He had served on the board of Adventist Health for four years, getting to know the relationship between the community and the hospital, when it was recommended that the 136-year-old hospital be closed.

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Desert Regional hospital unveils emergency phone system
The Desert Sun

Desert Regional Medical Center in Palm Springs unveiled a new satellite system Monday that will back up existing hospital phones and communication tools in case of an emergency, natural disaster or downed phone lines.

The first hospital in Riverside County to have the technology, the satellite system would help to avoid situations like when a cut fiber line in San Bernardino knocked out phones at Desert Regional in April.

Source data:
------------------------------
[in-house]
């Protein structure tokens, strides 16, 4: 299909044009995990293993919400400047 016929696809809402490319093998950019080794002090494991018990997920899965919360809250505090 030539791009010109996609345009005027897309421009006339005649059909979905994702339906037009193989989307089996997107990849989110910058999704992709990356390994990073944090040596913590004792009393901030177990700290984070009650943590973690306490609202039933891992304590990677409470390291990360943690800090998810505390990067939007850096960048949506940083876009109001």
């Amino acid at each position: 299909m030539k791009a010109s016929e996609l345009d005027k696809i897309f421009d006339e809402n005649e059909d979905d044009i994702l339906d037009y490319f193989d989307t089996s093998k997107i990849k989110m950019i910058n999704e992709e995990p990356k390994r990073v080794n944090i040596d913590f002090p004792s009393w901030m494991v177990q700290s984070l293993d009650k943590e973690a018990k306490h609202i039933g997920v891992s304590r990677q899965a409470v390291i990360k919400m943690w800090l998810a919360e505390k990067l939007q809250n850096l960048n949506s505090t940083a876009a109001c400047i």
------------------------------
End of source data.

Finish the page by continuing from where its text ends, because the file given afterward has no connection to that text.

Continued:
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Medical device company Avinger raises $35M toward $49M target
San Francisco Business Times

Avinger Inc., a Redwood City medical device company developing ways to help doctors see inside arteries in real time, has raised $34.8 million toward a $48.9 million target.

Some 65 investors have bought into the offering, which started selling Sept. 2, the company said in a Securities and Exchange Commission filing Monday.

Avinger, founded in 2007 by cardiologist and medical device entrepreneur Dr. John B. Simpson, raised $22.5 million in a Series C round in 2012.

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Health care players spending big bucks at Levi’s Stadium
San Francisco Business Times

The San Francisco 49ers’ financial health is being aided by two not-for-profit health insurers.